From Moscow to Irkutsk, Russia, via the 340 Trans-Siberian train
Travelling platskartny (3rd class, open carriage, cheapest option; something like 3000+ miles for about 120$) proved to be totally freaking awesome. I ended up getting basically adopted by the three guys across from my bunk, Vlad, Mikhail, and Erik, and a German-speaking babushka in the bunk next to mine, whose name I never caught. Mikhail and Erik kept me fed the entire trip. I, being one with ever so much common sense, forgot to buy supplies for the journey in my mad dash to make sure I got to the right station after wandering around the wrong one, and these guys basically saved my bacon. They also kept telling me I was too skinny (in Russian) and to eat more (those are the two guys in the photo with me) and to come back to Russia in summertime and visit them. The babushka kept giving me apples, candy, and once, fish and potatoes, and I think she was convinced that I spoke German.
I wish I’d taken more photos, but as platskartny is an open carriage, taking photos felt like it’d be a big invasion of privacy and just awkward. Also, the train windows are filthy, which makes photos all look kind of boring and grainy. I am glad for many things on this trip so far, including the fact that a.) I am not a picky eater nor allergic to certain foods, b.) I am not claustrophobic, and c.) that I enjoy my own company a fair amount. That being said, the journey would have been 100x better if I spoke halfway decent Russian. Vlad very kindly translated as much as he could into English for me, but that only gets one so far. For the really interesting questions, like religion, life goals, hopes, dreams, politics, etc. I could not understand anything nor convey my own thoughts. It’s incredibly frustrating to be surrounded by people who are intensely curious about you and vice versa and not be able to have a decent discussion. This was to be a recurring theme throughout Russia for me…
Anyway, the train was insane. Thank heavens that no one offered me any vodka at any point in Russia (I hate vodka). In fact, there was far less alcohol on the train than I had previously imagined. And unlike the movie Trans-Siberian, there was far less drugs, sex, and danger. Also, far fewer English speakers. There was a lot of sleeping, since the sun didn’t rise until about 10am and set at 4pm, and you cross multiple time zones. There was a lot of staring out of the train windows. There was a lot of smoking (but not by yours truly). The three guys shook my hand and congratulated me on my “strength” (?) when they found out that I don’t smoke. There was not a lot of showering. There are two bathrooms for the whole carriage, each with a sink which you cannot stick your head under. But I have a plastic orange cup from Florence with which I was able to sort of wash my hair with twice. And I used a lot of baby wipes. I finished Ghost Train to the Eastern Star by Paul Theroux and the fifth Percy Jackson book. I met a pair of Italian brothers who are expanding their wine business into Russia, and who tried to give me some life advice. All in all, not very eventful, but very relaxing. My cold from Moscow (that I suspect was due to pollution..which doesn’t bode well for China..) was cured by the enforced rest.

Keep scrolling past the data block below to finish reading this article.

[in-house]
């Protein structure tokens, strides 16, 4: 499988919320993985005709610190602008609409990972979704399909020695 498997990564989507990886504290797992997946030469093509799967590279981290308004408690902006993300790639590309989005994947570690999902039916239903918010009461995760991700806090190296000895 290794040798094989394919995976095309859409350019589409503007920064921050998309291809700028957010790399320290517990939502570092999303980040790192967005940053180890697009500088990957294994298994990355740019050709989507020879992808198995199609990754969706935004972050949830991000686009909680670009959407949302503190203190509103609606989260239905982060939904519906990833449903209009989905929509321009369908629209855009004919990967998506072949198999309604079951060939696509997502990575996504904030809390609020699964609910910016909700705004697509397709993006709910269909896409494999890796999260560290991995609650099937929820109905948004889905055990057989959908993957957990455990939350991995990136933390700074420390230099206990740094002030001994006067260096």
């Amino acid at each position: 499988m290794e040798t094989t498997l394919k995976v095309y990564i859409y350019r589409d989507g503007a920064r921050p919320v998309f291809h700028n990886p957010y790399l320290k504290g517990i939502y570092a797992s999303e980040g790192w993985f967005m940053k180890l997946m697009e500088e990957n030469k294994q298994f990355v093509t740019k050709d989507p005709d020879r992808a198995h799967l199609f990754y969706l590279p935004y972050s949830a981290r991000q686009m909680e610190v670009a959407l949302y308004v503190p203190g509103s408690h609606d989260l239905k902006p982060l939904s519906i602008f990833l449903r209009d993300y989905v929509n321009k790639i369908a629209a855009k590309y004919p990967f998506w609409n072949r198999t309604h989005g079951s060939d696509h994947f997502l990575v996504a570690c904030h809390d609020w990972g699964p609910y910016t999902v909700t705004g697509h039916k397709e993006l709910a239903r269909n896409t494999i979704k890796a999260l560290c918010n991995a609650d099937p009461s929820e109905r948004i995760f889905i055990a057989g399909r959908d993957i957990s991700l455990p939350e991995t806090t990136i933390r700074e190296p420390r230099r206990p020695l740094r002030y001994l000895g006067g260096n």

The best parts of the trip would have to be the times where communication wasn’t so vital. One night, when a very young brother and his sister were on the train, we played (what I think was) a Russian version of Hearts, which I was terrible at on my own. The little boy started helping me, though, and we won every subsequent round. A lot of laughter that night. There was the night that we decided to do twenty questions via drawings, which I have in my sketchbook and will treasure for always. Some things are surprisingly hard to communicate via drawing, especially bridge building (Erik’s profession). The pinnacle of it all had to be my last night on the train, when we stopped in Novosibirsk and ran across the frozen train tracks to pick up more groceries and ice cream, and we ate dumplings from a platform vendor, and we wished each other Merry Christmas. And on this night, the German-speaking babushka searched for chess competitors, and we ended up playing. She thoroughly trounced me multiple times in a row, but kept shoving candy at me the entire time (to soften the blow?). She was intense! We played chess for so long that the lights went from the regular night time lights, to the dim lights, and finally they went totally off. Mikhail and Erik had a flashlight, so we rigged up a swinging flashlight over the table and continued playing on. Ahhh, it was wonderful. I will always remember that chess game, like a perfectly frozen postcard, as the highlight of my trip to Russia.
I think that I what I was looking for in Russia was a human connection. I definitely found it on that particular Trans-Siberian train. I think that that’s what we look for in our travels, or at least, one of the main things I look for. To know that for just one moment, someone else in the world cares about you, even just a little bit (or a lot) and is interested in you and your life when your paths cross in this world.
And then came Irkutsk…